The European Commission has approved US pharma giant Merck & Co’s (NYSE: MRK) Zepatier (elbasvir/grazoprevir) with or without ribavirin (RBV) for the treatment of chronic hepatitis C virus (HCV) genotype (GT) 1 or GT4 infection in adults.
This approval allows marketing of Zepatier tablets in the 28 countries that are members of the European Union, as well as European Economic Area members, Iceland, Liechtenstein and Norway. Merck continues to work to supply the EU market, with product launches estimated to begin between the fourth quarter of 2016 and the first quarter of 2017. Product launches are expected to continue across the EU through 2017.
“The approval of Zepatier in the European Union, following approvals in the United States and Canada earlier this year, is an important step in offering a new and effective treatment for millions of people infected with hepatitis C virus genotype 1 or 4,” said Dr Roger Perlmutter, president, Merck Research Laboratories, a USA-based division of Merck. “Zepatier is the most recent advance from MSD [Merck & Co’s trading name outside of North America] in our more than 30-year effort to combat the effects of hepatitis C virus infection, and hence, to reduce the burden of this disease around the world,” he added.
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A good reason to celebrate, say hospital doctors
In India, it is estimated that up to 1.5% of the population has a hepatitis C infection, with certain areas in the Punjab, North East and tribal areas considered possible “hepatitis C virus hotspots”. With a global burden of 130-150 million people, hepatitis C, along with hepatitis B, are among the leading causes of liver cancer and pose a significant health challenge.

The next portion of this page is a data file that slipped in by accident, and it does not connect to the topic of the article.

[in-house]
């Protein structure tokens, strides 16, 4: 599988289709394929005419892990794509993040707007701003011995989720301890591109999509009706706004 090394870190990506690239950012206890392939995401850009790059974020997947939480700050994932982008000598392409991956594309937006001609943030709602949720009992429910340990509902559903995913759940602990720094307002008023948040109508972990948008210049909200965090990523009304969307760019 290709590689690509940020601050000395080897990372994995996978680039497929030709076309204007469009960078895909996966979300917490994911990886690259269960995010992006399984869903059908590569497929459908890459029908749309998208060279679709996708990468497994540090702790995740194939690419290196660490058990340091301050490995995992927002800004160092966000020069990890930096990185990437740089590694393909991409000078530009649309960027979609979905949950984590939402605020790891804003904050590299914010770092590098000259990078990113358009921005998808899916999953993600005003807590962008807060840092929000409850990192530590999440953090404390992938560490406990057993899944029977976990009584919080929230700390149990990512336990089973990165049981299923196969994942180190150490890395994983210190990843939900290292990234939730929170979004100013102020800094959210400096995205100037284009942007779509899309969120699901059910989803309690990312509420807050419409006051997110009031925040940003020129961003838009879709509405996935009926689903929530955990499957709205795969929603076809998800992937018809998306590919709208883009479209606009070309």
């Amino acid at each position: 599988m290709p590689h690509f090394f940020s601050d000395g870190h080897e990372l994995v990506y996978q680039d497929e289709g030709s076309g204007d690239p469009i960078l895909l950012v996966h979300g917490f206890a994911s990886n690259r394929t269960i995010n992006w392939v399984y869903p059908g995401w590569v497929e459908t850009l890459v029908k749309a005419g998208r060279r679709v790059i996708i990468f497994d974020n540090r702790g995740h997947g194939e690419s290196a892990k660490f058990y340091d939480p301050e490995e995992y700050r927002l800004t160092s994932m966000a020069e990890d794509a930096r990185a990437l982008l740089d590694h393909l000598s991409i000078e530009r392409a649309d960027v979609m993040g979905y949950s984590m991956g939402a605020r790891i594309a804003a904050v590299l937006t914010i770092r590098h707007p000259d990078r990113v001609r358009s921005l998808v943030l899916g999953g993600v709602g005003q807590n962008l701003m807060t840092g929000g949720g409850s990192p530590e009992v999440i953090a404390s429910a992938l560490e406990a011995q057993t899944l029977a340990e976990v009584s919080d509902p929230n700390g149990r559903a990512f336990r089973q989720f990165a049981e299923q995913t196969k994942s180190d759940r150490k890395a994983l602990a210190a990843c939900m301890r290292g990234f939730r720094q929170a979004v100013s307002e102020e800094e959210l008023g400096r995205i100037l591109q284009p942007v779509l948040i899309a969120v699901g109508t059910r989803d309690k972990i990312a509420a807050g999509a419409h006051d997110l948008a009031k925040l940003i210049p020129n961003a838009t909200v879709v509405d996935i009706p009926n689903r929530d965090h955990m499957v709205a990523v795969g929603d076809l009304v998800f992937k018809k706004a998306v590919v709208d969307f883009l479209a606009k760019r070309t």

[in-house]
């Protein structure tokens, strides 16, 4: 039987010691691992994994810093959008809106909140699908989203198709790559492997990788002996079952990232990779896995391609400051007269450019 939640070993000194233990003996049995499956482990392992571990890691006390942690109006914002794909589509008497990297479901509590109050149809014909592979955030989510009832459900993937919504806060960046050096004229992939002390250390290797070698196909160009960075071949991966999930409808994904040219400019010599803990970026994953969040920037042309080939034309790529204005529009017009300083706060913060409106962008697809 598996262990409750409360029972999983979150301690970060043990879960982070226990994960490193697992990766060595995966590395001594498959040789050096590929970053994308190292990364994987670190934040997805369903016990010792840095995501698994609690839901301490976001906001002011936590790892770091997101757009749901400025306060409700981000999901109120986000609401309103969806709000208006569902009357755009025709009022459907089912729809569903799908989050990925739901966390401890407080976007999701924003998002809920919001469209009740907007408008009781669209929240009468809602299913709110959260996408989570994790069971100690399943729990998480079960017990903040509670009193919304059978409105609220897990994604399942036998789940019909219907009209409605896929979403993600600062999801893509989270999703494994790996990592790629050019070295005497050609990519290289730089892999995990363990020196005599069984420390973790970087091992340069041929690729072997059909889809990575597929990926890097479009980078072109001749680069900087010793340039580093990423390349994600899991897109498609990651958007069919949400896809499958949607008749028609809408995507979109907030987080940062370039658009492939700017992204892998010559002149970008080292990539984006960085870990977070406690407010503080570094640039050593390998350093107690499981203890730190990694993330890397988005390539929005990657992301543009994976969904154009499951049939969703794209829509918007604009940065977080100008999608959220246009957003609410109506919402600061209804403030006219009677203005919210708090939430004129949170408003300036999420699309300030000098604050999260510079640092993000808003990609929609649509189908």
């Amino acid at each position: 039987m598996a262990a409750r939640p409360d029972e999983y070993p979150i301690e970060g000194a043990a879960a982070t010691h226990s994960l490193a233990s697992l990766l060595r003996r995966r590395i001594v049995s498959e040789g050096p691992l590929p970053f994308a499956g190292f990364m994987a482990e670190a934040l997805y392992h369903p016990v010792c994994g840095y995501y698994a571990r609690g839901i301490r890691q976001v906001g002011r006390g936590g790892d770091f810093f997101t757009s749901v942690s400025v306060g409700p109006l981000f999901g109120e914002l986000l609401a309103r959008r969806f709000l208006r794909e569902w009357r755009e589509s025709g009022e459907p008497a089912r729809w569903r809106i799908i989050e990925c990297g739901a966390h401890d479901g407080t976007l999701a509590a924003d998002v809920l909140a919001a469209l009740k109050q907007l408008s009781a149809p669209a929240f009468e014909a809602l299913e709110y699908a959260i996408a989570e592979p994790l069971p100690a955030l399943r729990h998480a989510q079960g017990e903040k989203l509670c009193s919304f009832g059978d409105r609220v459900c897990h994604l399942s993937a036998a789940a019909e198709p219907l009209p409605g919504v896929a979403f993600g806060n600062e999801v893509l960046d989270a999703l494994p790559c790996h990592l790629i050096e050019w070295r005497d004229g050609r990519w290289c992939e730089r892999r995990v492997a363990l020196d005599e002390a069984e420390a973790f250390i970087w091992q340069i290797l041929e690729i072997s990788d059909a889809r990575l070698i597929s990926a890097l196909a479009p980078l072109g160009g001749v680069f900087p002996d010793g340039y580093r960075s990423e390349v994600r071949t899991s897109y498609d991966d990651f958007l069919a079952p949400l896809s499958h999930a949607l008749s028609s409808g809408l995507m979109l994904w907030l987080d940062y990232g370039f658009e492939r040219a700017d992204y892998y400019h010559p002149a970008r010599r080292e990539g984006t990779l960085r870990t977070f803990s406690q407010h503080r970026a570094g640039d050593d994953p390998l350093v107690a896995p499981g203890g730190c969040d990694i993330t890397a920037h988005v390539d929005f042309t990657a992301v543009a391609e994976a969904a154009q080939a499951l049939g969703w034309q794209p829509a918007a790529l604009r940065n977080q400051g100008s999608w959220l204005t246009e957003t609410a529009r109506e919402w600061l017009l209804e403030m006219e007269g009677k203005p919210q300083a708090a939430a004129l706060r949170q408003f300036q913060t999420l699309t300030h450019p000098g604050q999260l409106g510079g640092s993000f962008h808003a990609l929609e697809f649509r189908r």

The standard of care for hepatitis C has changed over the years. Initially, it was only injectable interferon. Later, combinations of injectable interferon or pegylated interferon with ribavirin and protease inhibitors were introduced. More recently, the World Health Organization has recommended that newer oral agents called direct antiviral agents (DAA) be included for all patients with hepatitis C. DAAs have been found to be better tolerated, safer, need to be taken for a shorter time and are more effective.
Dr. Samir Shah, Head, Department of Hepatology, Institute of Liver Diseases, HPB Surgery and Transplant, Global Hospitals,Mumbai recently presented the results from a 14-centre study across India where a DAA, sofosbuvir, was used in an interferon-free combination with ribavirin, for 117 treatment-naïve patients with chronic hepatitis C infections. “We found that this regimen was more effective in our Indian patients than the reports from the West,” he said.
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End Hep C SF is a multi-sector collective impact* initiative that utilizes evidence-based practices, community wisdom, and the creative leveraging of resources to work toward hepatitis C elimination in San Francisco. San Francisco has a history of innovative and ambitious public health efforts. End Hep C SF emerges from that history to tackle an epidemic that kills more Americans than the deaths from sixty other reportable infectious diseases, including HIV, pneumococcal disease, and tuberculosis, combined.
San Francisco is impacted profoundly by the hepatitis C virus (HCV), a communicable liver disease that is a significant driver of morbidity, liver cancer, and death.
The availability of highly effective, well-tolerated oral HCV therapy gives us the remarkable ability to cure HCV in nearly all people living with the virus. We now have the tools to greatly reduce the negative health consequences of HCV, to break the cycle of forward transmission through cure as prevention, and to ultimately eliminate HCV in San Francisco.
To realize the potential of modern HCV therapy, we have established End Hep C SF. Our long-term strategic plan is to lay the foundation for HCV elimination in San Francisco through a comprehensive approach based on three pillars.
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